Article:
nicious practice, which has lately destroyed the The SPEAKER again declared his opinion that social harmony of some of our fairest cities, and the reading was imperative, unless dispensed with brought some of our most valuable citizens to an by unanimous consent.
untimely end, 1 move the following resolution : Mr. Mirchill was proceeding to make some Mr. G. then offered a resolution for the appointremarks, when Mr. Griswold called him to or- ment of a committee, with instructions to inquire der; as 'the decision of the Speaker had settled into the expediency of disqualifying any person the point, unless an appeal was made therefrom. from holding an office under the Government of
Mr. Davis said he was so tired with the papers, the United States, who shall hereafter be conand thought the precedent so bad a one, that he cerned in a duel, or in sending or carrying a chalappealed from the decision of the Chair.
lenge. Ordered to lie on the table. Mr. Dana called for the yeas and nays.
CASE OF JOHN P. VAN NESS. The question was taken, according to a rule, without debate, on the question “ Is the decision the Committee of Elections to inquire whether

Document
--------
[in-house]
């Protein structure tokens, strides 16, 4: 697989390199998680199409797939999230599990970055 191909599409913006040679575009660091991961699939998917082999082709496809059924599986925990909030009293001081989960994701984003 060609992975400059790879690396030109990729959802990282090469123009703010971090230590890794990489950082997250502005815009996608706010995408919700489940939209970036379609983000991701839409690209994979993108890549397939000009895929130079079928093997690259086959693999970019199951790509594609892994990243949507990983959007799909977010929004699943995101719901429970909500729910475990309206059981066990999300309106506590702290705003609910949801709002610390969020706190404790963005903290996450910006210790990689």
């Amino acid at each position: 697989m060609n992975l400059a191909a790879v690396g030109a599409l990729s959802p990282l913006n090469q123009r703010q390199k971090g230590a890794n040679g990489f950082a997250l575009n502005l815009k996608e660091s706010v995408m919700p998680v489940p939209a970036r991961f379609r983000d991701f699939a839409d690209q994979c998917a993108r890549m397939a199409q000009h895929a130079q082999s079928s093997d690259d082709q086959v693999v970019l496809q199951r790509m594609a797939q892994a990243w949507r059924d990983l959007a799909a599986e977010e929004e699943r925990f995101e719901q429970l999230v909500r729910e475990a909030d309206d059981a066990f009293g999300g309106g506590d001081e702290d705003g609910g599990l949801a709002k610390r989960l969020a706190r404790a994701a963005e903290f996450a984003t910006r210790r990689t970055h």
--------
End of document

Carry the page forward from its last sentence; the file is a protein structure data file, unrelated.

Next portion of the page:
Mr. Davis called up his resolution instructing of the Chair in order ?" Carried in the affirmative-yeas 62, nays 16, as
Mr. Van Ness had not forfeited his seat, by acfollows:
cepting the appointment of Major in the Militia
of the Territory of Columbia.
, representative of an important State, he was not
so indifferent. He had no objection whatever to Gray, Andrew Gregg, Roger Griswold, William Barry the decision of an important principle, it deserved Grove, Seth Hastings, Joseph Heister, William Helms, Archibald Henderson, William H. Hill, William Hoge, great attention. He had no doubt of the inquiry David Holmes, Samuel Hunt, George Jackson, Thomas being made with that candor and fairness which, Lowndes, Ebenezer Mattoon, David Meriwether, Tho- in most cases, characterized the proceedings of the mas Morris, James Mott, Anthony New, Elias Per- House. He was far from imputing any impure kins, Thomas Plater, Nathan Read, John Smilie, Israel motives to the mover or seconder of the resoluSmith, John Cotton Smith, John Smith, of New York, tion. It would be as derogatory in him to imHenry Southard, John Stanley, Joseph Stanton, jr., pute, as in them to entertain, any views dishonJohn Stratton, Benjamin Tallmadge, Samuel Tenney, orable or base. He had risen barely to state his Samuel Thatcher, Thomas Tillinghast, Abram Trigg, wish that an inquiry might be made. George B. Upham, Joseph B. Varnum, Isaac Van Mr. ELMENDORF proposed a verbal amendment, Horne, Killian K. Van Rensselaer, Peleg Wadsworth, which was not agreed to. Lemuel Williams, Henry Woods, and Thos. Wynns.